Words/ interview by Natalie Blacklock
If Melbourne’s Self Talk aren’t your favourite band making fresh poppish rock, then we probably can’t be friends. The band are bringing a genuine and unique perspective to their audiences, with their music largely focused on ‘real’ feelings and everyday experiences. After finding early underground support on their 2015 single Fist Fight, Self Talk really began turning heads at triple j in 2016- 2017 with cuts like Old Habits and Bedside Dictionary. Things fell quiet while various members pursued success in other projects including Melbourne babes Ceres — the band; Stacey Cicivelli (Vocals / Guitar), Amanda Norman (Keys / Backing Vocals), Xavier Rubetzki Noonan (Guitar / Backing Vocals), Alexa Nania (Bass) and Frank Morda (Drums) are back with new music and a wholesome video which is packed with live and studio footage and plenty of doggos.
The Good Call Live team are absolutely stoked that Self Talk are back with brand new music in tow, so I *digitally* caught up with Vocalist Stacey Cicivelli to have a chat about this and a whole lot more.
How did Self Talk form?
We started jamming a couple of songs at the start of 2015. I’d never sung lead vocals in a band before and had finally worked up the courage to try it out. I’d been writing lyrics and songs for ages, but always for other people to sing. We weren’t sure at the time what the project was going to be – I thought maybe we’d just release two songs and be done. But it just kind of snowballed from there. I was having too much fun to stop.
We’re keen to know a little bit more about the band. How would you describe each of you in three words?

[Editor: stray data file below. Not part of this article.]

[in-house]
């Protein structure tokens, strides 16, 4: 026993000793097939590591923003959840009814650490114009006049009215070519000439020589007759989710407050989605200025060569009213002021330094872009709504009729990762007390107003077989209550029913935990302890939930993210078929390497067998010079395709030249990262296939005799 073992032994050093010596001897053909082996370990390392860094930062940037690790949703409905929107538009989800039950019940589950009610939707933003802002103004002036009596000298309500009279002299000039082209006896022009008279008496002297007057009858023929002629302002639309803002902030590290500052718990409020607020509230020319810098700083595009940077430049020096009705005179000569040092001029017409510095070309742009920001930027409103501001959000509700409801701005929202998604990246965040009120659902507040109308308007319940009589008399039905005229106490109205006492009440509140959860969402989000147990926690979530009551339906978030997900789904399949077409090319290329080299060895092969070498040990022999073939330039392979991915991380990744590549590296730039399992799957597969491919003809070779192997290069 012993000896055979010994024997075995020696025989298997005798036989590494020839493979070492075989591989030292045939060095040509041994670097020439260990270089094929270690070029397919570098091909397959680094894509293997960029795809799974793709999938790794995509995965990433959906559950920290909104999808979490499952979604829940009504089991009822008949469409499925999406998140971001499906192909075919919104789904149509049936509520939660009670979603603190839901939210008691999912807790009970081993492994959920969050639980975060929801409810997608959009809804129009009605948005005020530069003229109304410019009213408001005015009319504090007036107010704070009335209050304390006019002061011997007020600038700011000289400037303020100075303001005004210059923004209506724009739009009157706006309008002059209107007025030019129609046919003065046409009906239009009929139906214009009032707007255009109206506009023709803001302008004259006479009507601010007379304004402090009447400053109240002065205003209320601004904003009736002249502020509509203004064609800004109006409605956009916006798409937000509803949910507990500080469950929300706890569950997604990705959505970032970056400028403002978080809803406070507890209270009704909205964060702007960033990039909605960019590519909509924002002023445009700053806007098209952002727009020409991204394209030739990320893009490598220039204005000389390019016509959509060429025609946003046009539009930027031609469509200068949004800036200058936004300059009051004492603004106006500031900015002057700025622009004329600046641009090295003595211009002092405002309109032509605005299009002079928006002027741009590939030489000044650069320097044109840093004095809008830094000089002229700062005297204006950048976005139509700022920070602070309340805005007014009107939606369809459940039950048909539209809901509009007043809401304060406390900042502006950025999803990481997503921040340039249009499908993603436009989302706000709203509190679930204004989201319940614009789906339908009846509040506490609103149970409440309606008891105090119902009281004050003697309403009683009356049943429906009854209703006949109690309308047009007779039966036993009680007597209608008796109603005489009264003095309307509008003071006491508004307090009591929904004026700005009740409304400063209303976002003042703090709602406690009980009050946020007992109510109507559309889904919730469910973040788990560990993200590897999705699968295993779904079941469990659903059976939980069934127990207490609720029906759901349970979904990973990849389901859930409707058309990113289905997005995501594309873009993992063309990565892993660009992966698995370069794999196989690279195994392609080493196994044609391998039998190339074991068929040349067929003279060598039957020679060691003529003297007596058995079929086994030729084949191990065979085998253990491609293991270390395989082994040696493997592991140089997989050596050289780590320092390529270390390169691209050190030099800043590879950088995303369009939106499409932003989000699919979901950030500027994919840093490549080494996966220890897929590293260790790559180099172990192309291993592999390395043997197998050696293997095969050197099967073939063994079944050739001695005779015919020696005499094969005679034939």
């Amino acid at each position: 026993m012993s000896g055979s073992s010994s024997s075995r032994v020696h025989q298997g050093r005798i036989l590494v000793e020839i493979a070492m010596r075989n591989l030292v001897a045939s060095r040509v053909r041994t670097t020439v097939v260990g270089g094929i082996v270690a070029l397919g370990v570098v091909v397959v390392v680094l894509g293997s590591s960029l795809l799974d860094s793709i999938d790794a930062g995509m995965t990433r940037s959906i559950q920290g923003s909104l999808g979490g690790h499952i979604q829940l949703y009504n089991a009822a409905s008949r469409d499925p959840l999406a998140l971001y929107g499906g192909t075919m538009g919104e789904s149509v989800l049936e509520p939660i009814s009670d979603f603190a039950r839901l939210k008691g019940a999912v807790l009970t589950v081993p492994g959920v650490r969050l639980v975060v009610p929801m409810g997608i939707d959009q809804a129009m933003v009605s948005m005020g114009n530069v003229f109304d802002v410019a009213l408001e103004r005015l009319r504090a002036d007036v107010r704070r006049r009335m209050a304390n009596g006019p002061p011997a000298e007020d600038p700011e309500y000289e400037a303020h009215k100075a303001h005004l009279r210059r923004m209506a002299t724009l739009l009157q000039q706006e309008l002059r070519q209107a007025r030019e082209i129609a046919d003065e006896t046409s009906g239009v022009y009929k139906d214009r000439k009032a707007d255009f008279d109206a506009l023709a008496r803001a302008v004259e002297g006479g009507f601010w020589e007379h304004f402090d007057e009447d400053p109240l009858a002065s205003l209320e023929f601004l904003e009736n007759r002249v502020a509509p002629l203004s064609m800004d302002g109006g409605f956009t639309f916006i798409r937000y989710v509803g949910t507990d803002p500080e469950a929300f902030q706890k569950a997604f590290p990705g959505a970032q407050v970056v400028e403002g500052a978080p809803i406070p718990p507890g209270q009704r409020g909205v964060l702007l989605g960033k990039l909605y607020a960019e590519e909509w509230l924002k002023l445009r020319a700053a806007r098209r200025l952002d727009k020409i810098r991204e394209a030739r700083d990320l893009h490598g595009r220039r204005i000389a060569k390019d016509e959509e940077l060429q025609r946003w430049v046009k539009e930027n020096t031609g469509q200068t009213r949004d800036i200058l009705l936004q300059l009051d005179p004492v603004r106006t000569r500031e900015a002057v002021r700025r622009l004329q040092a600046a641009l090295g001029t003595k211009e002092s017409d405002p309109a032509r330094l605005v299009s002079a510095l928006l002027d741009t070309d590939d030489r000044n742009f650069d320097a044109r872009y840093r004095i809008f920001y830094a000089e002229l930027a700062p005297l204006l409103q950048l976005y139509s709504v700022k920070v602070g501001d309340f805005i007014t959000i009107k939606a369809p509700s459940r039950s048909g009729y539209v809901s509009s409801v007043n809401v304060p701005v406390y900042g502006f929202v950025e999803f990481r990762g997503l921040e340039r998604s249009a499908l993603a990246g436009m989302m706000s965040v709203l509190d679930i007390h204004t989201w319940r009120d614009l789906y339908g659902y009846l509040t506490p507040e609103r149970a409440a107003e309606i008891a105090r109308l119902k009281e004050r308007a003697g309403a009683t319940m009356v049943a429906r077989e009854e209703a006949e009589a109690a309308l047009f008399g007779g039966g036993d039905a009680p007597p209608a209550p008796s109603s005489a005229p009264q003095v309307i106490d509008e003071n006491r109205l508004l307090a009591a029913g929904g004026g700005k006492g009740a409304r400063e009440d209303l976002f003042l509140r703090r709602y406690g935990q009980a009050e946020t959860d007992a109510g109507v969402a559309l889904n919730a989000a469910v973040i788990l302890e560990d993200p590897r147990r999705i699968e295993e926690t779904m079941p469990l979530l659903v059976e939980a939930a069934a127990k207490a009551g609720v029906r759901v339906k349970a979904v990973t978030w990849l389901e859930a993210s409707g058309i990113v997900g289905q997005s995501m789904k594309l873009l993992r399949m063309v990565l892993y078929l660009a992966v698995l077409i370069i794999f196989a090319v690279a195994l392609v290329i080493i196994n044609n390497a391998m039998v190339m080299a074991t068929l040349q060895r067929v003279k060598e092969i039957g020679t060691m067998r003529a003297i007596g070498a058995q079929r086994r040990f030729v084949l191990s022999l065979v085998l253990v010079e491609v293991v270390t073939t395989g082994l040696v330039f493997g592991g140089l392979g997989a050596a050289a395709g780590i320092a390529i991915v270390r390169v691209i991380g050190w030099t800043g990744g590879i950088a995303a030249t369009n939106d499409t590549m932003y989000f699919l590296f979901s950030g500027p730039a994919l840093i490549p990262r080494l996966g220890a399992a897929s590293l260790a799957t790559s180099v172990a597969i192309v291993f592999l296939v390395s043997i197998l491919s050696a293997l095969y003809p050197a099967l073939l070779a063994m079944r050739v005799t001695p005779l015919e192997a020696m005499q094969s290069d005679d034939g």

This was so hard! I think we’ve discovered that none of us like talking about or describing ourselves… but Xavier is definitely the comedian.
Stacey – Tegan and Sara
Amanda – 80s dancing enthusiast
Xavier – Can’t count to three
Alexa – Little pocket rocket
Frank – Loves a chat
Who are some of your biggest influences as a band – sonically, stylistically and thematically?
We all have really different musical influences, it’s such an eclectic mix of music that we listen to. But I think when we get together and jam we have an idea of what Self Talk sounds like and how to make those different influences work for the sound of the band. I grew up listening to emo and pop punk, but I only really started to think about being a music maker rather than just a listener when I first heard Tegan and Sara, who are probably my favourite songwriters. I’m a sucker for anything with a big, catchy chorus that makes me feel feelings, so I’d count anything that fits that description as an influence.
When I write Self Talk songs, they always sound so big and loud and raw in my head, I never expect them to come out so poppy. But I guess that speaks to how much pop we all listen to! I should be used to it by now. I tend to also be heavily inspired by anything I hear that grabs my attention. There’s nothing more inspiring for me than hearing a new song and thinking, ‘Damn, I wish I wrote that!’
Which tracks would you recommend checking out if someone has never listened to Self Talk before?
That’s a hard question because to me there’s a lot of difference between our songs so I’d want to give them a good range to get a complete idea of us! I’d probably stick to our newer songs because I think the songwriting has evolved since the very beginning. Definitely Food Court and then probably Bedside Dictionary for its energy and emotion, Untitled because it’s a personal fave, Origami for its softer side and Old Habits for its hooks.
What is the writing and recording process like for Self Talk? Is it a collaborative effort or do each of you tend to work solo, bringing your ideas to the table later on?